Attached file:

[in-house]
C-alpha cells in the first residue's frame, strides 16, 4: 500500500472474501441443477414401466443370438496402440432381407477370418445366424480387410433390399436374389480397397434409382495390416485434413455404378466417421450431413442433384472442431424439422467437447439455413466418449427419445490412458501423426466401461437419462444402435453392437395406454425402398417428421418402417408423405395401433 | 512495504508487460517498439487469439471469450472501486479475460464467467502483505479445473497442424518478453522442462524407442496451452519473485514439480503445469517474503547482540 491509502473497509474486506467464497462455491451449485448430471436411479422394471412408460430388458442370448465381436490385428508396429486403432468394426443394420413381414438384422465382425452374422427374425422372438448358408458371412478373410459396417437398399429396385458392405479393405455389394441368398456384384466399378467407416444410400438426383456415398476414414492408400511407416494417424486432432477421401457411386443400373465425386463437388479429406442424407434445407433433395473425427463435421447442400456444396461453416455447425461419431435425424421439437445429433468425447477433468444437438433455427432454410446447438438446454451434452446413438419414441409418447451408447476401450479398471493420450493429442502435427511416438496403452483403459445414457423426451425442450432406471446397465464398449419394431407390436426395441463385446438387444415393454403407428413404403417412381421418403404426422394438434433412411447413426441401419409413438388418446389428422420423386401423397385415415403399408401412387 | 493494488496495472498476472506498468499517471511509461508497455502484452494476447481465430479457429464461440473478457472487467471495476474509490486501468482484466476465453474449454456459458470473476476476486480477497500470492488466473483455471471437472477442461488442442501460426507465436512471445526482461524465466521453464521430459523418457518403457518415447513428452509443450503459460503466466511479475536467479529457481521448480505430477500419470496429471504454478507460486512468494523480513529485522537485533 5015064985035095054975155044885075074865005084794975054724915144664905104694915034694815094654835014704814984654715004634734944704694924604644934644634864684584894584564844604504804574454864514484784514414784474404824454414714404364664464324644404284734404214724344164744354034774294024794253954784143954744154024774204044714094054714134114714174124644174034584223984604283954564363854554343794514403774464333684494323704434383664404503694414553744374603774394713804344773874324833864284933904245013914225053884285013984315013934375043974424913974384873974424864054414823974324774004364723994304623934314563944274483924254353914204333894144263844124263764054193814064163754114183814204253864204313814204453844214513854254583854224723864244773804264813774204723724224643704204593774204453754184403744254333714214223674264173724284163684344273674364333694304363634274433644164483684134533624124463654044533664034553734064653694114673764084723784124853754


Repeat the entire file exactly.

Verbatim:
[in-house]
C-alpha cells in the first residue's frame, strides 16, 4: 500500500472474501441443477414401466443370438496402440432381407477370418445366424480387410433390399436374389480397397434409382495390416485434413455404378466417421450431413442433384472442431424439422467437447439455413466418449427419445490412458501423426466401461437419462444402435453392437395406454425402398417428421418402417408423405395401433 | 512495504508487460517498439487469439471469450472501486479475460464467467502483505479445473497442424518478453522442462524407442496451452519473485514439480503445469517474503547482540 491509502473497509474486506467464497462455491451449485448430471436411479422394471412408460430388458442370448465381436490385428508396429486403432468394426443394420413381414438384422465382425452374422427374425422372438448358408458371412478373410459396417437398399429396385458392405479393405455389394441368398456384384466399378467407416444410400438426383456415398476414414492408400511407416494417424486432432477421401457411386443400373465425386463437388479429406442424407434445407433433395473425427463435421447442400456444396461453416455447425461419431435425424421439437445429433468425447477433468444437438433455427432454410446447438438446454451434452446413438419414441409418447451408447476401450479398471493420450493429442502435427511416438496403452483403459445414457423426451425442450432406471446397465464398449419394431407390436426395441463385446438387444415393454403407428413404403417412381421418403404426422394438434433412411447413426441401419409413438388418446389428422420423386401423397385415415403399408401412387 | 493494488496495472498476472506498468499517471511509461508497455502484452494476447481465430479457429464461440473478457472487467471495476474509490486501468482484466476465453474449454456459458470473476476476486480477497500470492488466473483455471471437472477442461488442442501460426507465436512471445526482461524465466521453464521430459523418457518403457518415447513428452509443450503459460503466466511479475536467479529457481521448480505430477500419470496429471504454478507460486512468494523480513529485522537485533 5015064985035095054975155044885075074865005084794975054724915144664905104694915034694815094654835014704814984654715004634734944704694924604644934644634864684584894584564844604504804574454864514484784514414784474404824454414714404364664464324644404284734404214724344164744354034774294024794253954784143954744154024774204044714094054714134114714174124644174034584223984604283954564363854554343794514403774464333684494323704434383664404503694414553744374603774394713804344773874324833864284933904245013914225053884285013984315013934375043974424913974384873974424864054414823974324774004364723994304623934314563944274483924254353914204333894144263844124263764054193814064163754114183814204253864204313814204453844214513854254583854224723864244773804264813774204723724224643704204593774204453754184403744254333714214223674264173724284163684344273674364333694304363634274433644164483684134533624124463654044533664034553734064653694114673764084723784124853754